What this means is that water will begin to remove the ethanol from the gasoline. It will, in turn, create a leaner combustion mixture between water and ethanol (higher air to fuel ratio). With more air comes stronger combustion and higher temperature, which can damage the engine.
It is vital to limit the space inside the talk to about 5% to limit the amount of condensation that can be created.
Also, make sure that you use a gas stabilizer to avoid the formation of passage-clogging gums.
Clean and Lubricate the Propeller Shaft
The propeller is what keeps your boat running smoothly. A well-taken care propeller will ensure the highest level of performance and efficiency out on the water.
Inspect the propeller visually, check for small cracks and corrosion. Also, check for wear and tear. Just because the propeller’s blades look the same, it doesn’t mean that they are not worn away and in need of replacement.
If you are not taking the propeller home to prevent it from being stolen, make sure you clean it thoroughly and lubricate it well to prevent corrosion.
Store The Motor Upright During Winter
Lastly, make sure your motor is stored upright. By laying the engine to its side, you risk leftover water draining to places where it should not go. Keeping the outboard motor in its natural upright position is the best way to go.
You can quickly build something to allow you proper motor storage or but it on Amazon. I own Leadaallway Outboard Boat Motor Stand. It’s simple, cheap, convenient, and makes the job a breeze.
How to Winterize Inboard Motor (Sterndrive)
Change Engines Coolant
This only applies to freshwater engines. Over time anti-corrosion properties of coolant start fading away, so it is crucial to replace it annually to protect the inside of your inboard engine.
Change Engine And Transmission Oil
When changing the oil, it’s important to take the boat for a ride first. What this does is it warms up the oil, which separates contaminants off the engine walls, so when you drain the engine, you drain the pollutants.
And don’t forget to change the oil filter while you are at it.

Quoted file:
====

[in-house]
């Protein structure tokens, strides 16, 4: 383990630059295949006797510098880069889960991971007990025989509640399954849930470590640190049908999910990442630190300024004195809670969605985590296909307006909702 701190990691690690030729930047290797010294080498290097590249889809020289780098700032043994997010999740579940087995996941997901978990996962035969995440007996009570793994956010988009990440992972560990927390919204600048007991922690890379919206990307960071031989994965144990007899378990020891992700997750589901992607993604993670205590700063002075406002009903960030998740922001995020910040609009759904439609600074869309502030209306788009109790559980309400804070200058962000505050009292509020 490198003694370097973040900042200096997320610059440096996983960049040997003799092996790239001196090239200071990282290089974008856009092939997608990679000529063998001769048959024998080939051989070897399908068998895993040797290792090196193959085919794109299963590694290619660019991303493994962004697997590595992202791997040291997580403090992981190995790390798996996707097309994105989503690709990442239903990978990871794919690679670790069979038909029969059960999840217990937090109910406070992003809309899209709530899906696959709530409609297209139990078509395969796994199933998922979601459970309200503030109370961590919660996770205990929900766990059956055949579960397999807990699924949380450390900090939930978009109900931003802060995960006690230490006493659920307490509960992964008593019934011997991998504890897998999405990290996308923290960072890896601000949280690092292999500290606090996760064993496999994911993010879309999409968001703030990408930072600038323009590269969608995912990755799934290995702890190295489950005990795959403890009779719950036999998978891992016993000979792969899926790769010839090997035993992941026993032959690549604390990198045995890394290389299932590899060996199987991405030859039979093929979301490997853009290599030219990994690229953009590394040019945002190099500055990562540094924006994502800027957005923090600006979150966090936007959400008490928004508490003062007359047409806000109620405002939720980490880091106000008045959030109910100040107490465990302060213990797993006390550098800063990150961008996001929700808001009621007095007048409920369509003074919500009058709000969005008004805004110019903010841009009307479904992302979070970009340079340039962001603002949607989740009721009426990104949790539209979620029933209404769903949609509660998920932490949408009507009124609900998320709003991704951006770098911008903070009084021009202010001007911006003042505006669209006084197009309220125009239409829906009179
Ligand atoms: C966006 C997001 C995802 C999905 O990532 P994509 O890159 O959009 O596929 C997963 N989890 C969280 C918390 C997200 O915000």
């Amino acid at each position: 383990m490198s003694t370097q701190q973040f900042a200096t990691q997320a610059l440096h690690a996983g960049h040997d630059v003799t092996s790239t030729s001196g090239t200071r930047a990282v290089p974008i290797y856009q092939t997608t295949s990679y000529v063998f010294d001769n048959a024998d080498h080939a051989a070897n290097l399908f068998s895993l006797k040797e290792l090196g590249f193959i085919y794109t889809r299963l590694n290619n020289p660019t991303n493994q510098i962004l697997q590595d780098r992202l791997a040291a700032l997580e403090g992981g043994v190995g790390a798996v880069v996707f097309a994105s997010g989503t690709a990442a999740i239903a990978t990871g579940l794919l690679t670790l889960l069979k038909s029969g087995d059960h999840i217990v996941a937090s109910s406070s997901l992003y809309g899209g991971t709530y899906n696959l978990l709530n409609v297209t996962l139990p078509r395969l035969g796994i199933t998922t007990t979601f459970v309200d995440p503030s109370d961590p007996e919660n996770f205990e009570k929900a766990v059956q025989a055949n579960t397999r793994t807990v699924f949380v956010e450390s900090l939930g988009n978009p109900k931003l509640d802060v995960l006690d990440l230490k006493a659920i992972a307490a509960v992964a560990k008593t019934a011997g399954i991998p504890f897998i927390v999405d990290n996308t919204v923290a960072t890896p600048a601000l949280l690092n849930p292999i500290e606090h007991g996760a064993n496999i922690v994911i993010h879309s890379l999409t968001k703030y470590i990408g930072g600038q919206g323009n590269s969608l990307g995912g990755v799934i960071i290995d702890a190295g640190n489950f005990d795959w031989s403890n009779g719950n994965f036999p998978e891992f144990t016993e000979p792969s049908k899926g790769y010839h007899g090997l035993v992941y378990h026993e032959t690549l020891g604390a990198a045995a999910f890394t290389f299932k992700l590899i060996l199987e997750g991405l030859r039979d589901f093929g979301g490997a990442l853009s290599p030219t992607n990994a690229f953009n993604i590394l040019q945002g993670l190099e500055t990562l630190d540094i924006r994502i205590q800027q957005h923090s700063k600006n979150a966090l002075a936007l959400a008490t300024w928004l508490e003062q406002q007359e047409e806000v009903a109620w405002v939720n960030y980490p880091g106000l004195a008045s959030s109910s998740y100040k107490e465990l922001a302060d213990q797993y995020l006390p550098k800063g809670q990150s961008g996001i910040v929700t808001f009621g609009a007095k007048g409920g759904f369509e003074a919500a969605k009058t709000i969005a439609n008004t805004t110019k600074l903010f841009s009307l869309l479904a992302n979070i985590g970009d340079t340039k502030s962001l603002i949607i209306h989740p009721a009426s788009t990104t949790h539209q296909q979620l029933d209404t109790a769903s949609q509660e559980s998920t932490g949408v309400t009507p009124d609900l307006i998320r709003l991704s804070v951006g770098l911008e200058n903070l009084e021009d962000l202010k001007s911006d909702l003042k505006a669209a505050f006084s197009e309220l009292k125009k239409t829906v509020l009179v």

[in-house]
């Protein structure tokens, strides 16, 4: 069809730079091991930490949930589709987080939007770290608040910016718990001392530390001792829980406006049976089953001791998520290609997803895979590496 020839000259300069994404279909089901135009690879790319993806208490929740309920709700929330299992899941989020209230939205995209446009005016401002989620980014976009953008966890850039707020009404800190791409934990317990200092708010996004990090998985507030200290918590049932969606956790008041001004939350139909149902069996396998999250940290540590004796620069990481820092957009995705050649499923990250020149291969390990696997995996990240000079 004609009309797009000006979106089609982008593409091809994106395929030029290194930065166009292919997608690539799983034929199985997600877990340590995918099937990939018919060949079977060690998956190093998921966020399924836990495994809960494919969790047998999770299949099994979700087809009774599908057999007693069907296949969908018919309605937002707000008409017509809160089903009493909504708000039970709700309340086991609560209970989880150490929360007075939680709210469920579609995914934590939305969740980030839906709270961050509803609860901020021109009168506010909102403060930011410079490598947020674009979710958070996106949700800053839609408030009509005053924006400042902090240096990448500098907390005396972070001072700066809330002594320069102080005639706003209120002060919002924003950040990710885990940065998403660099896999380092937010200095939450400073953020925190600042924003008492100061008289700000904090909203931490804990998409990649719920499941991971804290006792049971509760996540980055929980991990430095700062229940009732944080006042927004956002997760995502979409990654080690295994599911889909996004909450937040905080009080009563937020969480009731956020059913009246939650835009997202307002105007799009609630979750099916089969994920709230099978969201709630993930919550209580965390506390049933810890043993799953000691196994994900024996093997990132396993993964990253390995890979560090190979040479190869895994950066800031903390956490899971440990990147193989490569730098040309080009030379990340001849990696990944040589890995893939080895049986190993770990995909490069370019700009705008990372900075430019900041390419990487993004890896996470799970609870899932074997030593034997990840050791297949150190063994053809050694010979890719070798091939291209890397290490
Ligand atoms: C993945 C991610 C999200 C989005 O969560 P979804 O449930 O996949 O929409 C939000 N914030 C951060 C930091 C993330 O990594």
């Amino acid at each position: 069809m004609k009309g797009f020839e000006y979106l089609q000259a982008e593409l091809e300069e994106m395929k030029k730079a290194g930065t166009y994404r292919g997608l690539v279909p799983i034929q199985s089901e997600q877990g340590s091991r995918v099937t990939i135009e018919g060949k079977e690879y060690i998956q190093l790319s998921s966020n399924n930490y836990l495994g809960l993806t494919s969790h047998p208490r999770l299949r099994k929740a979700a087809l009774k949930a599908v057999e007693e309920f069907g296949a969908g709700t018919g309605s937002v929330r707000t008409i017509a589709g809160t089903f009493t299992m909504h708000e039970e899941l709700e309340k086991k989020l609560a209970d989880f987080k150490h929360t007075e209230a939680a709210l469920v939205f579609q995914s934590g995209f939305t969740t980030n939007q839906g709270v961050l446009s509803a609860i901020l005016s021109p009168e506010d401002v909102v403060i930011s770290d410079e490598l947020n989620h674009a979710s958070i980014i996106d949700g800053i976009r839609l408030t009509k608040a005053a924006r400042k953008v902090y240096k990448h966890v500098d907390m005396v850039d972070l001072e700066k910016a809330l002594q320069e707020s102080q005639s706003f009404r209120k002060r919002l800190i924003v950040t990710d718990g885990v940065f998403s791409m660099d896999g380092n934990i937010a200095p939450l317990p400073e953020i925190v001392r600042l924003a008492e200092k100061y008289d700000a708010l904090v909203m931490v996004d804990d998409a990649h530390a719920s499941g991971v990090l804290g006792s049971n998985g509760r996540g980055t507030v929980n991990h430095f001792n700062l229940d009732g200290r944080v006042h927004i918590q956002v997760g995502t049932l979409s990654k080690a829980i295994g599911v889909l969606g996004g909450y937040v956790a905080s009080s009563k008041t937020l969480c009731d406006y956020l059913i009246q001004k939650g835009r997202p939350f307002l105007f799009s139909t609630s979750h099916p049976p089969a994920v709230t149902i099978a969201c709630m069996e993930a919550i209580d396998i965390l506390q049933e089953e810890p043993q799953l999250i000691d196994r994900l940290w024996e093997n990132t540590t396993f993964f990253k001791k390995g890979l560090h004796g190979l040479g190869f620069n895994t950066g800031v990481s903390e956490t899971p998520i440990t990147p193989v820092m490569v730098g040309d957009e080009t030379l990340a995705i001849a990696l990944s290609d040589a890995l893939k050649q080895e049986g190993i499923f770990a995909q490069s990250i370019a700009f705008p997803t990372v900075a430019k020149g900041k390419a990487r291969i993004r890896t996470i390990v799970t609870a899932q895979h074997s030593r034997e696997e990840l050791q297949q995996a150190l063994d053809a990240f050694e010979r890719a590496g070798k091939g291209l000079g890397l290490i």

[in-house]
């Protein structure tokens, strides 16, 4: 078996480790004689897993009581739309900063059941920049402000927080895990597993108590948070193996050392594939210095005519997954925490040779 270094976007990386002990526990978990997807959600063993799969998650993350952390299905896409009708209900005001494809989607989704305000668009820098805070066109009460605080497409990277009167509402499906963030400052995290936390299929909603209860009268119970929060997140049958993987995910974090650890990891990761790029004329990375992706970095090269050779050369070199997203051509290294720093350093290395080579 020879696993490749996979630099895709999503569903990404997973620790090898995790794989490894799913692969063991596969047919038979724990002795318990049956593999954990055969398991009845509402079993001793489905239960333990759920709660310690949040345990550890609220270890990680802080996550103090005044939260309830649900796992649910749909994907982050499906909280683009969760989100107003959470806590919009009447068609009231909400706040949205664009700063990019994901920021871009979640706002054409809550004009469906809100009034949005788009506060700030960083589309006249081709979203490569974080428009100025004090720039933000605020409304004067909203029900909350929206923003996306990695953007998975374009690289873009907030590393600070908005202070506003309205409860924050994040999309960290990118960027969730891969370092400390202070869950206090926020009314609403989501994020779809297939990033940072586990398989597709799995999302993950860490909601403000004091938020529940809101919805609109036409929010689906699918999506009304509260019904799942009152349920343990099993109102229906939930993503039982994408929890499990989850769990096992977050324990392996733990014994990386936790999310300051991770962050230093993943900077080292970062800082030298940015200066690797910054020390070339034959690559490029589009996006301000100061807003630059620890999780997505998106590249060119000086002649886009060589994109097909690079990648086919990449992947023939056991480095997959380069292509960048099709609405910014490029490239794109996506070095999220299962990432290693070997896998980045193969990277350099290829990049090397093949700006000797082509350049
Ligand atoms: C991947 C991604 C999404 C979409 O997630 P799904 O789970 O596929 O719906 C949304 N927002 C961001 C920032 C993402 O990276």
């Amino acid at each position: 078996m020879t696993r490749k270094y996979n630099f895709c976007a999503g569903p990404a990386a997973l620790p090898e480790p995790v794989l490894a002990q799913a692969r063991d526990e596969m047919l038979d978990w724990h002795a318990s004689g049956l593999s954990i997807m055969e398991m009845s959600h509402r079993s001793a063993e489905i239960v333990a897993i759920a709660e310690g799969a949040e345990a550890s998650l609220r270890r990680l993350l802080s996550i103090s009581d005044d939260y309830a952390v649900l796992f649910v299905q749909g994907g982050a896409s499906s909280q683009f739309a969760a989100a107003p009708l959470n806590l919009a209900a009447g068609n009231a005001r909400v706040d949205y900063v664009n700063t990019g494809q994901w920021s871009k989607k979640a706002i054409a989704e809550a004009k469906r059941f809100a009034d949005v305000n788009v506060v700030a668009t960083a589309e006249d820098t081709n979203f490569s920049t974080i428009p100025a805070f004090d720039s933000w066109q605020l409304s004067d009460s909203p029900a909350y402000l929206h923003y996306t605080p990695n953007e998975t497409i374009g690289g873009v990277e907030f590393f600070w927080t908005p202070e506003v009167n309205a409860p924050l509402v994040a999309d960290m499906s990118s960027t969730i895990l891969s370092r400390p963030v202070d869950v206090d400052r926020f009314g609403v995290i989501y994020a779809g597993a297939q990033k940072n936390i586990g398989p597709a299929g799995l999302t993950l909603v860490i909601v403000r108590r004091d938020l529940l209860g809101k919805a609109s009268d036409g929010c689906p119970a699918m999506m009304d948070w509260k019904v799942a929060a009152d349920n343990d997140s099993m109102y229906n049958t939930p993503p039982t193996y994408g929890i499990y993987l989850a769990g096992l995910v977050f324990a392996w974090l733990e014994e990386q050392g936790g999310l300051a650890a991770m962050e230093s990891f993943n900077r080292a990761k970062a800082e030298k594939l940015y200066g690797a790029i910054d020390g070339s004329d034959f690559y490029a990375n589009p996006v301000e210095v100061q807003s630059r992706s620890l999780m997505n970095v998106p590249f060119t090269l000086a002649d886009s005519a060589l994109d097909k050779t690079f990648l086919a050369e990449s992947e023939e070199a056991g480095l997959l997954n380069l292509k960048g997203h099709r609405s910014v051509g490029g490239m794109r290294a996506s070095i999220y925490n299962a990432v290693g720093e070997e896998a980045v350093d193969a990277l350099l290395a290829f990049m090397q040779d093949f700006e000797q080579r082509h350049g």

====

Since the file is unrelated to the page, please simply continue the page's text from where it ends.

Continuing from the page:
Fuel Tank – Gas/Diesel
If you don’t want to drain the motor, fill it up the same way you would with the outboard engine for both gas and diesel engine. The reason is the same as for the outboard engine described above.
On the other hand, if you have a diesel engine, add some biocide to prevent bacteria growth.
Use a stabilizer for the gas engine.
If you have a diesel engine, you don’t have to use a fuel stabilizer unless you expect to run the engine during the winter. You don’t need the fuel stabilized because once the weather gets warmer, the paraffin that precipitates out will be absorbed by the fuel.
Fuel Tank – Gas Engine
Empty the engine by shutting down the fuel supply and letting the engine run until it stops.
Fogging The Carburetor Intake – Gas Engine
You can use the same steps to winterize an outboard boat engine as described above. Steps are nearly identical, but you should still check your owners manual to make sure you are not missing something.
Flush Raw-Water Circuit
Use a freshwater flush connector if you have it.
If not, close the intake seacock. After that, on the outlet side of the raw-water pump, disconnect the hose. Also, disconnect the water cooling discharge hose from the manifold. Rinse it thoroughly with fresh water to remove any deposits and salt.
Drain Muffler Canister
In this case, less is better, less moisture that is. Try to minimize moisture in every way possible to reduce the chance of corrosion.
Grease Control Cables
Grease is your friend when working with the mechanical stuff, so use it.
Remove control cables from housing and grease them up.
If that is not an option, tape an oil-filled bag around the high end of the housing, let it sit there for a while so the oil can work its way down the cables.
Coat Unpainted Areas With Anti-Corrosion Spray
You should use anti-corrosion spray on all unpainted surfaces of the engine.
There you have it, folks, my own guide to how to winterize a boat motor. These are the simplest steps you can take to winterize your boat motor and keep it on the water for years to come.
If you find it a bit overwhelming, it’s best to pay someone to do that for you. I’ve checked with a few places that do this type of work, and they charge between $300 and $500 on average. Of course, the price will depend on where you live and where you take your boat, but it is a small price to pay to keep your boat in working condition.